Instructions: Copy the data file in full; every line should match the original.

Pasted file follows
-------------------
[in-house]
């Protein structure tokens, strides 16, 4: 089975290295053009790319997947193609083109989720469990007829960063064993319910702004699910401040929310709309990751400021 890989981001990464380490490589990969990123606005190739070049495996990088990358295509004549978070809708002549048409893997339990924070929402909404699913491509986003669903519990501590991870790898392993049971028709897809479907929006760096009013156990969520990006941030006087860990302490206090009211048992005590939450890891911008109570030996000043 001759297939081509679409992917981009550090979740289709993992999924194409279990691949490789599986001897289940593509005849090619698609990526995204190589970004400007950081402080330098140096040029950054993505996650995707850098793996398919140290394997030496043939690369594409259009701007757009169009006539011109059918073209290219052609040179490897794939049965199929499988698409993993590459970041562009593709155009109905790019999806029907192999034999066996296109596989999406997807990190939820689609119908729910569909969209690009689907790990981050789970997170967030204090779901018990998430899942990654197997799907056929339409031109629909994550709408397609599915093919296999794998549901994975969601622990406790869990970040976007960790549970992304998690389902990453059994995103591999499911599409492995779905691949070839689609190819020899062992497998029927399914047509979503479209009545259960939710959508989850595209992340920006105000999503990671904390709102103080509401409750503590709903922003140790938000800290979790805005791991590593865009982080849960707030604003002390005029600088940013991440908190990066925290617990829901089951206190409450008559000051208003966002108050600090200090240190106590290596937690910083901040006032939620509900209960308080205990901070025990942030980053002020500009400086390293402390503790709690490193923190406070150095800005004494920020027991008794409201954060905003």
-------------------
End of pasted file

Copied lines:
[in-house]
């Protein structure tokens, strides 16, 4: 089975290295053009790319997947193609083109989720469990007829960063064993319910702004699910401040929310709309990751400021 890989981001990464380490490589990969990123606005190739070049495996990088990358295509004549978070809708002549048409893997339990924070929402909404699913491509986003669903519990501590991870790898392993049971028709897809479907929006760096009013156990969520990006941030006087860990302490206090009211048992005590939450890891911008109570030996000043 001759297939081509679409992917981009550090979740289709993992999924194409279990691949490789599986001897289940593509005849090619698609990526995204190589970004400007950081402080330098140096040029950054993505996650995707850098793996398919140290394997030496043939690369594409259009701007757009169009006539011109059918073209290219052609040179490897794939049965199929499988698409993993590459970041562009593709155009109905790019999806029907192999034999066996296109596989999406997807990190939820689609119908729910569909969209690009689907790990981050789970997170967030204090779901018990998430899942990654197997799907056929339409031109629909994550709408397609599915093919296999794998549901994975969601622990406790869990970040976007960790549970992304998690389902990453059994995103591999499911599409492995779905691949070839689609190819020899062992497998029927399914047509979503479209009545259960939710959508989850595209992340920006105000999503990671904390709102103080509401409750503590709903922003140790938000800290979790805005791991590593865009982080849960707030604003002390005029600088940013991440908190990066925290617990829901089951206190409450008559000051208003966002108050600090200090240190106590290596937690910083901040006032939620509900209960308080205990901070025990942030980053002020500009400086390293402390503790709690490193923190406070150095800005004494920020027991008794409201954060905003």